Avalanche danger high after record snowfall

Powell River Search and Rescue advises caution for backcountry exploring

/ Powell River Peak

February 15, 2017 08:00 AM

With recent storms adding considerable depth to the snowpack in local mountains, backcountry enthusiasts are being warned about an increase in avalanche danger.

According to the Vancouver Island Avalanche Bulletin, avalanche danger conditions at the treeline and into the alpine are considerable to high.

The latest bulletin stated that the backcountry is very dangerous in alpine and treeline areas where snow fell instead of rain. Humans are much more likely to trigger avalanches in these conditions and they could be large in many areas above 1,500 metres.

Powell River Regional District manager of emergency services Ryan Thoms said it is tough finding information that refers to Powell River directly.

“There’s information out there, but sometimes it’s hard to find it exactly about Powell River,” said Thoms. “Powell River is not quite Sea to Sky, nor is it Vancouver Island.”

Powell River Search and Rescue president Laurence Edwards said recent weather has made conditions more unpredictable in the area’s backcountry.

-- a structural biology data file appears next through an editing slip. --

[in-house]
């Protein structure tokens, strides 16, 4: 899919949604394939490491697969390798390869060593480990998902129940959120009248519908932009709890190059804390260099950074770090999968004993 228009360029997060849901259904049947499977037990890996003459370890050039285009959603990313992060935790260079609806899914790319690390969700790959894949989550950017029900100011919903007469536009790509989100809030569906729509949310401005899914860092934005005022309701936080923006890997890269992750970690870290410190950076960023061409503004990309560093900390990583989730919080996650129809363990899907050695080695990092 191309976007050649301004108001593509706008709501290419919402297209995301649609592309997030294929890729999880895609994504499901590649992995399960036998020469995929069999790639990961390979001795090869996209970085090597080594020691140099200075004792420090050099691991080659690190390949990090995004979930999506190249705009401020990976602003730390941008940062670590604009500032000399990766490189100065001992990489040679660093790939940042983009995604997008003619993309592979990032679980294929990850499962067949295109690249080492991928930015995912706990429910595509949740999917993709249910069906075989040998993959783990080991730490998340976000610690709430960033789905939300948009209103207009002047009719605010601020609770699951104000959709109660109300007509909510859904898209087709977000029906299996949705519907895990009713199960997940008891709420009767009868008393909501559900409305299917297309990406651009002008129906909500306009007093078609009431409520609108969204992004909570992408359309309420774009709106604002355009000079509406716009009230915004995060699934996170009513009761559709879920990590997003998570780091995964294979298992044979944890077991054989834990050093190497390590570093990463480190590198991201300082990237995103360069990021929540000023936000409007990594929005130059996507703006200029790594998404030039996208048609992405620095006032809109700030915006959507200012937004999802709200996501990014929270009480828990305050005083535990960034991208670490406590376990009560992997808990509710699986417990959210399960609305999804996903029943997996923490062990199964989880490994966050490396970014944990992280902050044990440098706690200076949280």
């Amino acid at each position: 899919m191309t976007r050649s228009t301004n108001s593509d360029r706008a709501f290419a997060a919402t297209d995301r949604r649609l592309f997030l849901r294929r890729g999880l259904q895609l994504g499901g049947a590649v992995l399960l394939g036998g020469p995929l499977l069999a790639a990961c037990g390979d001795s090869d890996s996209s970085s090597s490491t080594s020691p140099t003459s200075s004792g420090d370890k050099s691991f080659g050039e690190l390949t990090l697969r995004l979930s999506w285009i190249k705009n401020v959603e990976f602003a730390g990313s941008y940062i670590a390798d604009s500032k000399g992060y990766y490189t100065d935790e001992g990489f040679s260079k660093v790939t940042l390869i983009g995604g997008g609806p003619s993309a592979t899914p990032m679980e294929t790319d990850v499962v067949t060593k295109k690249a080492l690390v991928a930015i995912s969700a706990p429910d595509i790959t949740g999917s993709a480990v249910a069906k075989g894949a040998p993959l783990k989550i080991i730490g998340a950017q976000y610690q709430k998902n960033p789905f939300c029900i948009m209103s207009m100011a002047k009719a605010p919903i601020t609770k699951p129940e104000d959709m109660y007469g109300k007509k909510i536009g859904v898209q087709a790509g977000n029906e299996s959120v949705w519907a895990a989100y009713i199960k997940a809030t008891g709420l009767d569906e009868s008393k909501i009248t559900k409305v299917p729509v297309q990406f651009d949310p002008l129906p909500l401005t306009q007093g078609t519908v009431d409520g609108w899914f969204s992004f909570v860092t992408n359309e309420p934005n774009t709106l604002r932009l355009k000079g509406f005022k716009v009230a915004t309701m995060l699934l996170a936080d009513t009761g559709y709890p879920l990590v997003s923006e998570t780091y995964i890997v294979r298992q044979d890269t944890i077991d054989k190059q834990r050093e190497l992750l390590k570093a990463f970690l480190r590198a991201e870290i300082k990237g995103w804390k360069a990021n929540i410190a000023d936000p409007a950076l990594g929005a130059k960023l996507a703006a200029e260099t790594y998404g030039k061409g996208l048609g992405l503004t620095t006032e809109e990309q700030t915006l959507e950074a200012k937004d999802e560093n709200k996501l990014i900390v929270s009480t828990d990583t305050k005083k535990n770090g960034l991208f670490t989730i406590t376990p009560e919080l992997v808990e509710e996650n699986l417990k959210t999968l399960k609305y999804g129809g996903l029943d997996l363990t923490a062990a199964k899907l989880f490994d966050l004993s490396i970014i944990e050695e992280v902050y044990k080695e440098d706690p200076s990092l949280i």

“The good thing about Powell River is that we don’t have too many really bad avalanche areas where people actually go,” said Edwards.

He added there are members of his group who are trained to perform avalanche rescues, and search and rescue has an alpine rescues sub-group.

In general, backcountry hiking trails are at low enough altitudes that avalanches would not pose a threat, but anyone going backcountry skiing at the treeline or higher is being advised to take precautions, said Edwards.

“There is always the possibility for slides, so people should always be careful and go properly equipped,” he added.

Thoms said he encourages people to go out into Powell River’s backcountry, but to always take caution along.

“Go out and enjoy it; it’s one of the great things about living here,” said Thoms. “One of the biggest things is to not go alone and always let someone know where you’re going.”

Edwards agreed those venturing out should always let someone else know the details of the trip with an approximate return time. He added that people should pack proper clothing for the conditions with extra food and pay attention to the terrain.


Copyright © 2017 Powell River Peak

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